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Another record grain harvest in Russia: 147 million tons of wheat, of which at least 65 million will be exported. Both the UN and the World Bank predict a decline in grain prices. Analysts: alarmist forecasts after the closure of the so-called “Black Sea Wheat Agreement” were dictated more by the political situation than by the actual availability of grain on world markets

In October, the Food and Agriculture Organization of the United Nations (FAO) revised the world price index for agricultural products downward by 0.5% compared to the previous month. UN analysts reported “widespread declines in all sectors except dairy products.” The FAO index, which continuously analyzes global price trends for the most commonly traded agricultural products, recorded an average of 120.6 points in October, down 10.9% year on year. As FAO experts emphasized, “cereals (except corn) and vegetable oils are suffering from oversupply and weak demand from major importing countries, while the dairy sector is going against the trend.”

In particular, wheat prices fell 1.9% in October, helped by ample supplies from the US and strong competition among exporters, where Russia leads the way and has announced a new record harvest on November 8th. “Based on the results of the first week of November, Russian farmers have already harvested 147 million tons of wheat, of which at least 65 million can be exported,” said Deputy Minister of Agriculture of Russia Oksana Lut, according to whom Russian agricultural exports are rather restrained due to insufficient internal transport, railways, and not because of Western sanctions. “We don’t have many problems at the international level,” the Russian deputy minister emphasized, recalling that in 2023, a new port of Vysotsk on the Baltic Sea in Russia was put into operation, through which mainly Siberian wheat will be exported. The new Russian port, the largest in Europe, will be able to sort and export up to 4 million tons of grain per year.

President Vladimir Putin previously estimated the size of the 2023 harvest at 135-138 million tons.

During Putin’s visit to Beijing in October, Russia and China signed a “historic” agreement, under which Moscow has committed to sell wheat to Beijing for an astronomical amount of 2,500 billion rubles ($25.7 billion). Over the next 12 years, Russia will export to China 70 million tons of various grains: wheat, corn, sunflower seeds, and legumes.

Against the backdrop of favorable data just announced by Russia, the International Grains Council (IGC), a British agency that specializes in analyzing grains and oilseeds markets, also raised its estimate of the global durum wheat harvest, increasing it from 30.6 million in August estimates to 31.4 million tons at the beginning of November. As reported by Agrisole, a supplement to the main Italian political, economic, and financial newspaper Il Sole 24 Ore dedicated to agriculture, despite this “promotion,” it is still “a result that remains 5.7% below the 2022 figure, but which includes an upgrade in Turkey in September estimates, only partially offset by worsening forecasts in Canada, where drought is having a major impact on rural yields.”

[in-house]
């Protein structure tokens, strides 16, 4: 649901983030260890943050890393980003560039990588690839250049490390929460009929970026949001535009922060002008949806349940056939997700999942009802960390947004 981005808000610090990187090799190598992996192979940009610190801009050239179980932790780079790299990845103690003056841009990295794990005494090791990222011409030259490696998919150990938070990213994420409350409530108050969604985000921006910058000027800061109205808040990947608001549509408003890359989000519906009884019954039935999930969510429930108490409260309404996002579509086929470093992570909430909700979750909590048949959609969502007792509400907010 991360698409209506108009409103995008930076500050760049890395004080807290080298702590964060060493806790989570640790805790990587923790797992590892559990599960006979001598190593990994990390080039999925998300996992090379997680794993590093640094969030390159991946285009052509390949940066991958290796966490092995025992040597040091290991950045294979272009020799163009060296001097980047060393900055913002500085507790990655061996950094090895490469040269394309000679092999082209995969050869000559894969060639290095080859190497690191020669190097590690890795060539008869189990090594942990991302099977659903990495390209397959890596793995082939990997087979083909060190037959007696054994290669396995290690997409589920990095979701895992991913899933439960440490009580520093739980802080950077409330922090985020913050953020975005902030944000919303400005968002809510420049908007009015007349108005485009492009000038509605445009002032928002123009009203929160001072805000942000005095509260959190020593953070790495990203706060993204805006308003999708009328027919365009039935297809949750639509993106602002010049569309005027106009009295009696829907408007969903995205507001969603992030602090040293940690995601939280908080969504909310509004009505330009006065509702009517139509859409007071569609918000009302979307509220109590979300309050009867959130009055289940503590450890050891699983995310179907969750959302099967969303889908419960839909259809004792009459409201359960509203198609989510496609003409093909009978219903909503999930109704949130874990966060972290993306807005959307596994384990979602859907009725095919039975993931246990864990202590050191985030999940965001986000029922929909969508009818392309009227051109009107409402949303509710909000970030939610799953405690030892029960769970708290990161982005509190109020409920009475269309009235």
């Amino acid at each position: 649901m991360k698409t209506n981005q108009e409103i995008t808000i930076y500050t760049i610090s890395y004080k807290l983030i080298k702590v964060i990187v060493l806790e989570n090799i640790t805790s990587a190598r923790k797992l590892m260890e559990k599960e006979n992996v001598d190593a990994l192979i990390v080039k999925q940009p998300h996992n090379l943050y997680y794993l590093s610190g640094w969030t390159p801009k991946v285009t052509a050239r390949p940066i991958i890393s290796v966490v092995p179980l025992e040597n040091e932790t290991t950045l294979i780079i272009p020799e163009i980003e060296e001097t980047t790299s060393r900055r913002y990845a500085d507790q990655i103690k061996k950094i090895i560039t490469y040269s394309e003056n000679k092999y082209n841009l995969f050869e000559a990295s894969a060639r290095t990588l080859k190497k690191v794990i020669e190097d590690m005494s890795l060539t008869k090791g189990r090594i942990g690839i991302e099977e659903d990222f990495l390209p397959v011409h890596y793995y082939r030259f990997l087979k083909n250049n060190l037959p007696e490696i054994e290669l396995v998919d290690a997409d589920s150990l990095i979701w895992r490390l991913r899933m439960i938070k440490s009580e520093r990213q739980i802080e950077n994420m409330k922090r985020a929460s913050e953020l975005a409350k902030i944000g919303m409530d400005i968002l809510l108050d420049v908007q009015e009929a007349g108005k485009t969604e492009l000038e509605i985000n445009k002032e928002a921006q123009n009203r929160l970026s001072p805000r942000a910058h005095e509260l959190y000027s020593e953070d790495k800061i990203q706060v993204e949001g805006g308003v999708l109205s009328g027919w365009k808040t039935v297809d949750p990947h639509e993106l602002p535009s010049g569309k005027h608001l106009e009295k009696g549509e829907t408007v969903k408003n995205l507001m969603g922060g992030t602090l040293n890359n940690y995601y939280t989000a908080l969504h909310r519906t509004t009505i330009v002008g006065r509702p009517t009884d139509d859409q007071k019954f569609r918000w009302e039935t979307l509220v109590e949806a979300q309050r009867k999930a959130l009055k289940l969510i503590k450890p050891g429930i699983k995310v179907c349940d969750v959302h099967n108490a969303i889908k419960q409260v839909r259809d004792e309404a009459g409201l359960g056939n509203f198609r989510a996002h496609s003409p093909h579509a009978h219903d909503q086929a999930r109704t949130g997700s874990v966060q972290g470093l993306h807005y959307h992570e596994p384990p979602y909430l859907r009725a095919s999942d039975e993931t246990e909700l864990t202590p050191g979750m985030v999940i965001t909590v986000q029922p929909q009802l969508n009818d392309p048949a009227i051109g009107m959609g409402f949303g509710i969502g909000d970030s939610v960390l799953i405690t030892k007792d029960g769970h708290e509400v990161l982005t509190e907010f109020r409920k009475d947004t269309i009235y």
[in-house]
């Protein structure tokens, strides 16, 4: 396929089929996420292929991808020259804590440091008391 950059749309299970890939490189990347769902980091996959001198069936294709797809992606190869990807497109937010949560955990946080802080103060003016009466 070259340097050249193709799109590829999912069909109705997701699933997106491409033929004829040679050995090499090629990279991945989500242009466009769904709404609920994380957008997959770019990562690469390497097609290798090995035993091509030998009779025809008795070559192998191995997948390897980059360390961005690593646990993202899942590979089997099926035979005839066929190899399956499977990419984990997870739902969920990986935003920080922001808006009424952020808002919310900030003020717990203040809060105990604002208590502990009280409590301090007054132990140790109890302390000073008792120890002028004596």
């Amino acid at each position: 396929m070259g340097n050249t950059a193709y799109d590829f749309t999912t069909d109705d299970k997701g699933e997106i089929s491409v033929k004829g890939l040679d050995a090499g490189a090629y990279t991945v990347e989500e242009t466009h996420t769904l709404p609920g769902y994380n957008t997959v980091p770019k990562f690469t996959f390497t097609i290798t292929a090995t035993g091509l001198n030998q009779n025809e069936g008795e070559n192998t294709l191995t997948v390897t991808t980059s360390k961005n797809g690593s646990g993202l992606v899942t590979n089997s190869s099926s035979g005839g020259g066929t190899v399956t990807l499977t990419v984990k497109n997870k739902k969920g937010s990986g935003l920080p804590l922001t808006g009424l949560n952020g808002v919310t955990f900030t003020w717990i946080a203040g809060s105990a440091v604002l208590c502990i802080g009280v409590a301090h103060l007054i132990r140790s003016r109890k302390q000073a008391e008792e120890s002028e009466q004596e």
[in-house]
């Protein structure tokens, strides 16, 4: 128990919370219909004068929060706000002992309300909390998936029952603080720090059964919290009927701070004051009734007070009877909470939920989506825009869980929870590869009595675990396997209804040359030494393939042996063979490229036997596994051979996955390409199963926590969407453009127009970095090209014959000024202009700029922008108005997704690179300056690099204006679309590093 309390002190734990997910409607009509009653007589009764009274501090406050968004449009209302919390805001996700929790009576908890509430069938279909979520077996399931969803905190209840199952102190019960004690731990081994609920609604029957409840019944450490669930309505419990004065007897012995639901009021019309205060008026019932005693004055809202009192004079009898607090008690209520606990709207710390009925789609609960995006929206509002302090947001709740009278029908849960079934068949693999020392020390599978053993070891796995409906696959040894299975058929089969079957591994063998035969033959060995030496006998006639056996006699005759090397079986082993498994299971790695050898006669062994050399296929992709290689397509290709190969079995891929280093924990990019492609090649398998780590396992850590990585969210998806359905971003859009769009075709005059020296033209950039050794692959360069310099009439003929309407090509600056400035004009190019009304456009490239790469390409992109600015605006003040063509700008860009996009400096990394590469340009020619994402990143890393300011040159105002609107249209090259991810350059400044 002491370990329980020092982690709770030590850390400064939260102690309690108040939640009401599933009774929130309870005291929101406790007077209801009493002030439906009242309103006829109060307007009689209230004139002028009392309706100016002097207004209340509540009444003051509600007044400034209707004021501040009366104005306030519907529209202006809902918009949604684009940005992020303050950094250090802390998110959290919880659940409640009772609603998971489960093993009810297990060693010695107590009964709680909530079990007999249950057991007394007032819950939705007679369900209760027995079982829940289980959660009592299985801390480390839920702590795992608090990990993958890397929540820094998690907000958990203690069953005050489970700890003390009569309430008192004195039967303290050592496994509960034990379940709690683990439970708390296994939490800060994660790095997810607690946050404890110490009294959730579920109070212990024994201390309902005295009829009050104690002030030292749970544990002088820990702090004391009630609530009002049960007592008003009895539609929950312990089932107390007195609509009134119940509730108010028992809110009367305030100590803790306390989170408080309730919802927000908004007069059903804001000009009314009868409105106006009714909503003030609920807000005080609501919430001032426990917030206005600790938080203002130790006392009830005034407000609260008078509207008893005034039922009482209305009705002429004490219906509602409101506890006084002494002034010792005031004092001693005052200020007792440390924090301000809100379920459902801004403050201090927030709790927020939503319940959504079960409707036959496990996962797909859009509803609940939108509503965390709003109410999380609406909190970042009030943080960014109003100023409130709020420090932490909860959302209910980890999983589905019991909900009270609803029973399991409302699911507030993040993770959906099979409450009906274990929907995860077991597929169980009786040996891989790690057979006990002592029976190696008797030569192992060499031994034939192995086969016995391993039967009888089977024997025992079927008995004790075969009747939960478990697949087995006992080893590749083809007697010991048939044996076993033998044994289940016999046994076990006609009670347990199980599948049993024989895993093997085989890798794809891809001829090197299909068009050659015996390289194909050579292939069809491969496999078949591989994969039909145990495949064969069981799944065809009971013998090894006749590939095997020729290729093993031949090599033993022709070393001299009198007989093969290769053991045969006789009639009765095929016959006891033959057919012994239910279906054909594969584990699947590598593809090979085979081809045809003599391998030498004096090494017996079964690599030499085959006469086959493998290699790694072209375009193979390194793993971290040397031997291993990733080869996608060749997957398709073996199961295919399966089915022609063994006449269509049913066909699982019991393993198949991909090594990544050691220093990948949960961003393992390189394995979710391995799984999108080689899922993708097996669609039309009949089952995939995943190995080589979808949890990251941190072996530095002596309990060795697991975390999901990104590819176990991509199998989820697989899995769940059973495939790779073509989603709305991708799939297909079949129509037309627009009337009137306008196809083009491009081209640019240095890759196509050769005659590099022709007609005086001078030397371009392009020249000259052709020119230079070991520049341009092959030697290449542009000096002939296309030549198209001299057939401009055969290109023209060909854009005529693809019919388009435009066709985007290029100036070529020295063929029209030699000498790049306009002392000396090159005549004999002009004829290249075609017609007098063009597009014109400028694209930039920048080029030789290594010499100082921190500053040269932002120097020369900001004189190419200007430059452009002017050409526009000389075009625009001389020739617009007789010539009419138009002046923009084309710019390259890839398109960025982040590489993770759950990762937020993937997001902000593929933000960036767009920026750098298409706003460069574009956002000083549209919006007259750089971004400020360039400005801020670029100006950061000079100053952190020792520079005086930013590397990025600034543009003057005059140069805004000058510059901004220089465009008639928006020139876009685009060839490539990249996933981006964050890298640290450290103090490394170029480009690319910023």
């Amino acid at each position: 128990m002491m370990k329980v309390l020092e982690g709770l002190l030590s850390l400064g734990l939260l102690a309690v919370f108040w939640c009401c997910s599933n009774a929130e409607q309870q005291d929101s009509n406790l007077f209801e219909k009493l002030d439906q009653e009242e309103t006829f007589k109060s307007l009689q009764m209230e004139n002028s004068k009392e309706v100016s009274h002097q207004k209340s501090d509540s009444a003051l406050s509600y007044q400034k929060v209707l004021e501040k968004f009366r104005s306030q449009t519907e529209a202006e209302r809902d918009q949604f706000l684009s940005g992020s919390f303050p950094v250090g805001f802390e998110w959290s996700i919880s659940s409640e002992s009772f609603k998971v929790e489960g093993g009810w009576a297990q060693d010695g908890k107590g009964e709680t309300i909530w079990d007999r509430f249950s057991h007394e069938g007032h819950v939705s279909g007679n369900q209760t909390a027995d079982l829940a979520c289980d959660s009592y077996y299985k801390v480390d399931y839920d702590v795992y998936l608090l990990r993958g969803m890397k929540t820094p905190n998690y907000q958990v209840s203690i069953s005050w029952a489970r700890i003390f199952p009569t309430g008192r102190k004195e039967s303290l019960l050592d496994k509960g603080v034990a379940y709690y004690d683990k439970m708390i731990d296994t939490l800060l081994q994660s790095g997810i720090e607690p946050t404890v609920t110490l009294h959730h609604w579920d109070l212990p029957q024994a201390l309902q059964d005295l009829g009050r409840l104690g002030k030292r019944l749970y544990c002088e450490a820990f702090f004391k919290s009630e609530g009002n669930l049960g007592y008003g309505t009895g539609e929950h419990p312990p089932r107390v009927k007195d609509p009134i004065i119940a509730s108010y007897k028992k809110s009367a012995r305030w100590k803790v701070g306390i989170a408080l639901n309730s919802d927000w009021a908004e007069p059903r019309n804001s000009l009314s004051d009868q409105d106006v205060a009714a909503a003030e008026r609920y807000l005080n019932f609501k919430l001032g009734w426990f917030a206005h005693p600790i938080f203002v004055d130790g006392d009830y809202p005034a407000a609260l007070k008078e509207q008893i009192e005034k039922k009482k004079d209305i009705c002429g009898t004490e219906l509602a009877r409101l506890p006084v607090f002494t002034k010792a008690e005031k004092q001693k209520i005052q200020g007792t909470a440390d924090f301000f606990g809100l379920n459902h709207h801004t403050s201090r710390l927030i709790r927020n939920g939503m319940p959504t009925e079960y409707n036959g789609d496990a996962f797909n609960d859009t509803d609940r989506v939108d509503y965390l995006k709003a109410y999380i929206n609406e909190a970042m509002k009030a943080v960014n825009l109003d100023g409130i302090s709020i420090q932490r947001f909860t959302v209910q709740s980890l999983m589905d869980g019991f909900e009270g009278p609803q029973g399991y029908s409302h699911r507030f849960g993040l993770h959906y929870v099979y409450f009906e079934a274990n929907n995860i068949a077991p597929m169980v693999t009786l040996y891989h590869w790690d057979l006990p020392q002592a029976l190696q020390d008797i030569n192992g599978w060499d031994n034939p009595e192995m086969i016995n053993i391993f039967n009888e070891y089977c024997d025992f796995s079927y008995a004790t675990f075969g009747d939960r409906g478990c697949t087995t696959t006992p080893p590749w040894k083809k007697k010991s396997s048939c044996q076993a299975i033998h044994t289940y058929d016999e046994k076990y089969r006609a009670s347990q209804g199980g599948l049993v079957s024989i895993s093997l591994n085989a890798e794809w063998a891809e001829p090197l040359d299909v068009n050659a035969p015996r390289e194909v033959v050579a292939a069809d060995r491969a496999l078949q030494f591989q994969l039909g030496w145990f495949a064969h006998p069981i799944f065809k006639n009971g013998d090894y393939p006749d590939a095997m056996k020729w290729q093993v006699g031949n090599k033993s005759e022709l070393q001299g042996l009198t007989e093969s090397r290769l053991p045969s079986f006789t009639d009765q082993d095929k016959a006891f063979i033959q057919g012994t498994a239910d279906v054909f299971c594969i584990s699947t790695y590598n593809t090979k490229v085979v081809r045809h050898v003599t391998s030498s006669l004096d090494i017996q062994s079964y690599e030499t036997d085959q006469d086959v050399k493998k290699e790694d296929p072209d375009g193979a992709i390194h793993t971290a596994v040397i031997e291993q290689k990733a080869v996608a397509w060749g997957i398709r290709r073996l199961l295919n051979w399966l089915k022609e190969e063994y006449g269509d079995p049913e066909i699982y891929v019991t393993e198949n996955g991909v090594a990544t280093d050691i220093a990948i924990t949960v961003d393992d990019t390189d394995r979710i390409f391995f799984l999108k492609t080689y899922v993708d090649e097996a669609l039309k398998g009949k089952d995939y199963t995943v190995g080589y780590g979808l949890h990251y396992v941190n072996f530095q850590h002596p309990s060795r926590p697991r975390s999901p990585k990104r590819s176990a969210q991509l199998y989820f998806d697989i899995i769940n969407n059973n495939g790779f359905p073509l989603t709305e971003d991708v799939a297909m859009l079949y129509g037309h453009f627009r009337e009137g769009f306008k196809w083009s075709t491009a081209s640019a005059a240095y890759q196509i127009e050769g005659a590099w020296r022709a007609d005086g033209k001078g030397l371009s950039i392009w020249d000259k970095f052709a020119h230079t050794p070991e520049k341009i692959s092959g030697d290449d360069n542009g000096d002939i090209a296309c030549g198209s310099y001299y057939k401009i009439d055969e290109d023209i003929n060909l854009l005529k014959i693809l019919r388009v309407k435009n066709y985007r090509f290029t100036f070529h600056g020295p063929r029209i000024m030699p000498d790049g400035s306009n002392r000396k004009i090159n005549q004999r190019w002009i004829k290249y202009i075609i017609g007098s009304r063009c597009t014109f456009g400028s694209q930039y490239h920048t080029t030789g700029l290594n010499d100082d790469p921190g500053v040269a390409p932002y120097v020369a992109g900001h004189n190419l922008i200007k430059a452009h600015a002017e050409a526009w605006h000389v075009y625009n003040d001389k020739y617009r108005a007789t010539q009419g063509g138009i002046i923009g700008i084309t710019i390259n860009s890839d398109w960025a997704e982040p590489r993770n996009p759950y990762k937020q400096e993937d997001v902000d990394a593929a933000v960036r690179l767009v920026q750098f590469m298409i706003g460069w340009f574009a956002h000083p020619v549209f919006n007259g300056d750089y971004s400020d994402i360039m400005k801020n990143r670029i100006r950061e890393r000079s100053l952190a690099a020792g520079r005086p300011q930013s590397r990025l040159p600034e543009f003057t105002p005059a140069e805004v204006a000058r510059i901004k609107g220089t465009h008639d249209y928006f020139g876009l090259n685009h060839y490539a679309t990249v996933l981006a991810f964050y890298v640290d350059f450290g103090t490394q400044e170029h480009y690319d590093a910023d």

Canada, historically the world’s leading producer and exporter of durum wheat, has lost more than 30% of its average harvest this year, as another season of severe water shortages hit major wheat-producing provinces. “From last season’s 5.8 million tons,” explains Agrisole, citing IGC data, “the Canadian harvest should fall to 4 million tons, in a situation of shortfalls, with stocks falling to less than 400 thousand tons (-30% year on year).” At the Chicago Grain Exchange, prices for wheat futures expiring in December are hovering between $572 and $576 per bushel (27,216 kg).

Although the summer of 2023 was particularly dry in Europe, the best situation for durum wheat production was in Turkey, where “high international prices have stimulated investment this year, and yields have increased due to the introduction of more productive seeds.” According to IGC, this year the durum wheat harvest in Turkey will be at least 4.1 million tons (+28% year on year), of which 1.2 million tons could be exported. Global durum wheat consumption is estimated by IGC at 33.5 million tons, or 1.6 percent lower.

Finally, the World Bank (WB) also predicts an overall decline in agri-food prices of 9% this year and 2% in 2024, primarily due to “improving global supply prospects for grains and oilseeds.” In other words, the alarmist forecasts after the closure of the so-called “Black Sea Wheat Agreement” were dictated more by the political situation rather than by the actual availability of grain on world markets. The only exception is the price of rice, which, according to WB analysts, “will close 2023 with prices rising by 28%, and next year will face a projected rise in prices of another 6% due to the effects of the El Niño weather phenomenon and particularly protectionist policies of India.” In July, the government of India, the world’s largest rice exporting country, announced its decision to “ban foreign sales of Indian rice.”

As for the rest of the grains, the WB forecasts “a decline in prices of 3% on average over the next two years, after minus 11% this year, thanks to stable supplies and an improvement in the ratio of stocks to consumption.”

Giornalisti e Redattori di Pluralia

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